Who says we are not attracting the best and brightest? Teacher selection and the aspirations of Australian school students
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Internationally, the quality of teachers is a growing focus of educational reform, with new policies attempting to ensure that only the ‘best and brightest’ are selected for the teaching profession. This article tests the assumption underpinning these developments that prospective teachers lack the desired academic and personal qualities. Drawing on data on the career aspirations of 6492 Australian school students in Years 3–12, we investigated who, among these students, expressed interest in teaching and their reasons for doing so. Using logistic regression, we found that interest in teaching was widespread and prior academic achievement was not a significant predictor. Thematic analysis of reasons expressed for interest in teaching indicated that working with children and/or in specific subject areas, altruism, and perceptions of personal suitability for the job dominated student responses. These data provide a counter-narrative to the primacy, in policies for teacher recruitment and selection, of needing to attract ‘better’ students. We argue that policies for improving teacher quality should also capitalise on the widespread interest in teaching among school students. Without such a discursive broadening, we caution that current attempts to attract the ‘best and brightest’ risk undermining the very goals espoused.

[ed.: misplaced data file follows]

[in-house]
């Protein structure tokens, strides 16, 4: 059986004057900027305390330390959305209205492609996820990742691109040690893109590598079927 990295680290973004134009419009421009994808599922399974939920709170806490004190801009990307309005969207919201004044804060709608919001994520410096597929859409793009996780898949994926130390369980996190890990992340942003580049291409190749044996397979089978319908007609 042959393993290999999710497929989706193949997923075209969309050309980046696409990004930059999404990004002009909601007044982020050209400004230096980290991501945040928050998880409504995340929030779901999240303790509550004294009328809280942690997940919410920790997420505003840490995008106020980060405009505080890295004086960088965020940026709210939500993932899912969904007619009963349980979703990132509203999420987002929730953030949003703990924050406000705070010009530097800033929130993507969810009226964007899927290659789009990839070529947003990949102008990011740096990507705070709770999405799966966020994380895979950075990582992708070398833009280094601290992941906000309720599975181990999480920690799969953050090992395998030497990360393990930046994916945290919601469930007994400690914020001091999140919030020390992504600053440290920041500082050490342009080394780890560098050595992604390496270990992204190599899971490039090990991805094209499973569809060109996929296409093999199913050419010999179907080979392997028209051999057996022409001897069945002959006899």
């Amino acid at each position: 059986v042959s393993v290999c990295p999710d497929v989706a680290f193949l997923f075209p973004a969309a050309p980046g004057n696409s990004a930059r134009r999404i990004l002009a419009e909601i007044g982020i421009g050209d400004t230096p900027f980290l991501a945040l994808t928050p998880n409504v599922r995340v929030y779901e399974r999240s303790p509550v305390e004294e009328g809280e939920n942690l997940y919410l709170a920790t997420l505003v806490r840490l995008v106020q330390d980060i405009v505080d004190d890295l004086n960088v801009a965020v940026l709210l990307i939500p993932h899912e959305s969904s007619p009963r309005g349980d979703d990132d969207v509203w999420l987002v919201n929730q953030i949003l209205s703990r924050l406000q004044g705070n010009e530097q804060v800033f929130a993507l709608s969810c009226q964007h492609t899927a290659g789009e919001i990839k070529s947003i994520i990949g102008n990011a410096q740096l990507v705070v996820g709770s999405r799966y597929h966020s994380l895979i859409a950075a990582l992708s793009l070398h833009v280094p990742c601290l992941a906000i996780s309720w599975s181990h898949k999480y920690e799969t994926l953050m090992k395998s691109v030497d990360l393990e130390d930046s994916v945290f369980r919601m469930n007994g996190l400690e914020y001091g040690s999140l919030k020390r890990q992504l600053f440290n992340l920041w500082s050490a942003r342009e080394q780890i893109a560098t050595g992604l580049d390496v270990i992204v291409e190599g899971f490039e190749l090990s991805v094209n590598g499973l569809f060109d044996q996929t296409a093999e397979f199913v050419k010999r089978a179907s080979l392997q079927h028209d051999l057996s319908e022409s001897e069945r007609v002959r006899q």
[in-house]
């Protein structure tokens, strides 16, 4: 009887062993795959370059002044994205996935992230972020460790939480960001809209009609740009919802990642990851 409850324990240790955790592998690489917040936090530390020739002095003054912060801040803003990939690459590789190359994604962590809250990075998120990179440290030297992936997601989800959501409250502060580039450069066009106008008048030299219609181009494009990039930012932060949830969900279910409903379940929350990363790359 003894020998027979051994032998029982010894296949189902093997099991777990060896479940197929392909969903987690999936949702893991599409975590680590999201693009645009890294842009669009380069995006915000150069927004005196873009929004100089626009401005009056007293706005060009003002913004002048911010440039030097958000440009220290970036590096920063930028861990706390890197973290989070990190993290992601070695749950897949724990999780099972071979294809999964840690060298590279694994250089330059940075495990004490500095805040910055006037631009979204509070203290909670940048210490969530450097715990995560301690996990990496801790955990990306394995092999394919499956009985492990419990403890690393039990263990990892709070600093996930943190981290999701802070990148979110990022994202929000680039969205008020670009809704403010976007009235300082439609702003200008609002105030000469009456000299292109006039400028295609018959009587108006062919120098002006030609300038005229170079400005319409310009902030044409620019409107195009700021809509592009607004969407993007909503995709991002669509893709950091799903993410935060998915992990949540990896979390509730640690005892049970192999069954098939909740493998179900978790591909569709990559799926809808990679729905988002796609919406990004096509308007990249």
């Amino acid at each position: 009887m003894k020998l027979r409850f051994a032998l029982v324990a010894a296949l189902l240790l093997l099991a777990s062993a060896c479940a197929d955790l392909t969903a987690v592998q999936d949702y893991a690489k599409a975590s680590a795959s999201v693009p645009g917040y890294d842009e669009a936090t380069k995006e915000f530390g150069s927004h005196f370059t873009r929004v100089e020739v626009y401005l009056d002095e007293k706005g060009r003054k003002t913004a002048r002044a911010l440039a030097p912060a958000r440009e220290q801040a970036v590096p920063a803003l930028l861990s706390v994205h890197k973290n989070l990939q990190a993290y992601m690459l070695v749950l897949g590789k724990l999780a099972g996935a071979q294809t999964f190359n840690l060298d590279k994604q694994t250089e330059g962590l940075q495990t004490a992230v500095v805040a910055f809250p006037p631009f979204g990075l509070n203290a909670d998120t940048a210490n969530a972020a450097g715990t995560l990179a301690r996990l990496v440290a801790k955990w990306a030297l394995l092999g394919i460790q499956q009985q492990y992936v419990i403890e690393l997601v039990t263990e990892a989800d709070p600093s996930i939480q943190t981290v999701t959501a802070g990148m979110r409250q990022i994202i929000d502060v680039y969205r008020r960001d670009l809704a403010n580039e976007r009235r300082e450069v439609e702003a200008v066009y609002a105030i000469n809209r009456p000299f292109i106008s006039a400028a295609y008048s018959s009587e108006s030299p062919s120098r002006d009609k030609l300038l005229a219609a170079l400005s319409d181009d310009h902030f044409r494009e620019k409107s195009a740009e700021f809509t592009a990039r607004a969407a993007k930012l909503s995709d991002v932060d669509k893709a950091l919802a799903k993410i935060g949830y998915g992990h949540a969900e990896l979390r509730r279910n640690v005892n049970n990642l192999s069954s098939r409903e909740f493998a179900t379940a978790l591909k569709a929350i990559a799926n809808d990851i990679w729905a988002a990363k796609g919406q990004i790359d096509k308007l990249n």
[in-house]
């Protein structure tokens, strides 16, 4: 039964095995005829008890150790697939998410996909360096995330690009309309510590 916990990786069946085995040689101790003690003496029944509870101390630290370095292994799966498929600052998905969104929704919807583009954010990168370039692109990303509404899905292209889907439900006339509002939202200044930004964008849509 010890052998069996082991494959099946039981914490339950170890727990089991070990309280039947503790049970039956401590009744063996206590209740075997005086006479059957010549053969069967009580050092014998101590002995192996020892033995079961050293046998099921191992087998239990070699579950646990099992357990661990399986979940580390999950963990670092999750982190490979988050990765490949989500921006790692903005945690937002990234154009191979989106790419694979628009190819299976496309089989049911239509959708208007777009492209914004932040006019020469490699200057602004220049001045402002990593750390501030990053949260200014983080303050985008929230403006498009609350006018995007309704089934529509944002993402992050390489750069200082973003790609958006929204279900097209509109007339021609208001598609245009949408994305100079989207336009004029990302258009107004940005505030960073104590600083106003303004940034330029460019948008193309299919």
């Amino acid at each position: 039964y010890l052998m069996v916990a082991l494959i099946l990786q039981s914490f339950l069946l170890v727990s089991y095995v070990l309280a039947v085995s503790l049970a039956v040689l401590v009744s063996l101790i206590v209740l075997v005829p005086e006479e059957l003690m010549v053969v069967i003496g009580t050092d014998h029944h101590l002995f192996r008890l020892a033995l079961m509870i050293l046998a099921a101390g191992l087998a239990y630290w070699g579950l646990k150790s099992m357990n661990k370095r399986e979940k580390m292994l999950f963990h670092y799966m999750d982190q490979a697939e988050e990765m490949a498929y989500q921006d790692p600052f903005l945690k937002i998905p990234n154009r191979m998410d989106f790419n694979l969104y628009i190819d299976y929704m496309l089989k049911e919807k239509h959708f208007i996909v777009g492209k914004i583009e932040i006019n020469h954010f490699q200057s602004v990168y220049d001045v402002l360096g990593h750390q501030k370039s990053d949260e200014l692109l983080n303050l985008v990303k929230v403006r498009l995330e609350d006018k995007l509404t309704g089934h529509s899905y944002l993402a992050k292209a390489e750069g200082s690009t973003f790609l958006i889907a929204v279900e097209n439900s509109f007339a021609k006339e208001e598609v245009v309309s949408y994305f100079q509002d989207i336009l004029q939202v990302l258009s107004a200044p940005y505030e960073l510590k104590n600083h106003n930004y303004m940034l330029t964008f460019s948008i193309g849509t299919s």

KeywordsAspirations Motivations Teacher selection
The data for this analysis came from a linkage project funded by the Australian Research Council and the New South Wales Department of Education under Grant LP12100013. The study reported in this paper was funded by the Commonwealth’s Higher Education Participation Programme under the National Priorities Pool scheme and supported by the Teachers and Teaching Research Centre and Centre of Excellence for Equity in Higher Education at the University of Newcastle, Australia. The authors wish to acknowledge the support provided in the preparation of this manuscript by Dr. Leanne Fray, Dr. Natasha Weaver, Claire Wallington, and Le Hoang Le. We also value the input of anonymous reviewers. We are most grateful to the students and their parents, carers, and teachers for their participation in this project.
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